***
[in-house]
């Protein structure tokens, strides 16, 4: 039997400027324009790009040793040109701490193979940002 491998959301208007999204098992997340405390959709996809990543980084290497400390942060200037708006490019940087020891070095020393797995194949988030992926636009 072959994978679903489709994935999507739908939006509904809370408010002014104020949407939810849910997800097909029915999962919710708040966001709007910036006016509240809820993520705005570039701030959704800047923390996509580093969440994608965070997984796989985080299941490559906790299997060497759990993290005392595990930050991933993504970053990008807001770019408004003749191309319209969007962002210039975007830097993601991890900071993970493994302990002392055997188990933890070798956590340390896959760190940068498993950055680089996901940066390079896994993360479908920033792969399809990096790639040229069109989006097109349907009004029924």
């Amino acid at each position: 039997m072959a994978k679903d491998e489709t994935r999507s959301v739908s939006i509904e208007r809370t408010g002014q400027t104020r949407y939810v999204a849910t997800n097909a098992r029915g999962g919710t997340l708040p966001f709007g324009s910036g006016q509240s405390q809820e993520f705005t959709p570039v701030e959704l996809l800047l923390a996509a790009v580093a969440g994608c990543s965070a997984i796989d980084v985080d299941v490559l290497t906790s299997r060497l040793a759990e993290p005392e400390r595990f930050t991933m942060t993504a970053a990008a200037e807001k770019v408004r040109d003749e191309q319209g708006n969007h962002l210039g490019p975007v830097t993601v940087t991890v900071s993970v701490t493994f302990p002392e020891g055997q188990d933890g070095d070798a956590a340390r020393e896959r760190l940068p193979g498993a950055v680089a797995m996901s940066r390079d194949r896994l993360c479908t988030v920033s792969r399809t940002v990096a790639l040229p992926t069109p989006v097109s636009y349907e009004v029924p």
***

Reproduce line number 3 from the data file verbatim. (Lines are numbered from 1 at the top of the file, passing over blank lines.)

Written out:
């Amino acid at each position: 039997m072959a994978k679903d491998e489709t994935r999507s959301v739908s939006i509904e208007r809370t408010g002014q400027t104020r949407y939810v999204a849910t997800n097909a098992r029915g999962g919710t997340l708040p966001f709007g324009s910036g006016q509240s405390q809820e993520f705005t959709p570039v701030e959704l996809l800047l923390a996509a790009v580093a969440g994608c990543s965070a997984i796989d980084v985080d299941v490559l290497t906790s299997r060497l040793a759990e993290p005392e400390r595990f930050t991933m942060t993504a970053a990008a200037e807001k770019v408004r040109d003749e191309q319209g708006n969007h962002l210039g490019p975007v830097t993601v940087t991890v900071s993970v701490t493994f302990p002392e020891g055997q188990d933890g070095d070798a956590a340390r020393e896959r760190l940068p193979g498993a950055v680089a797995m996901s940066r390079d194949r896994l993360c479908t988030v920033s792969r399809t940002v990096a790639l040229p992926t069109p989006v097109s636009y349907e009004v029924p």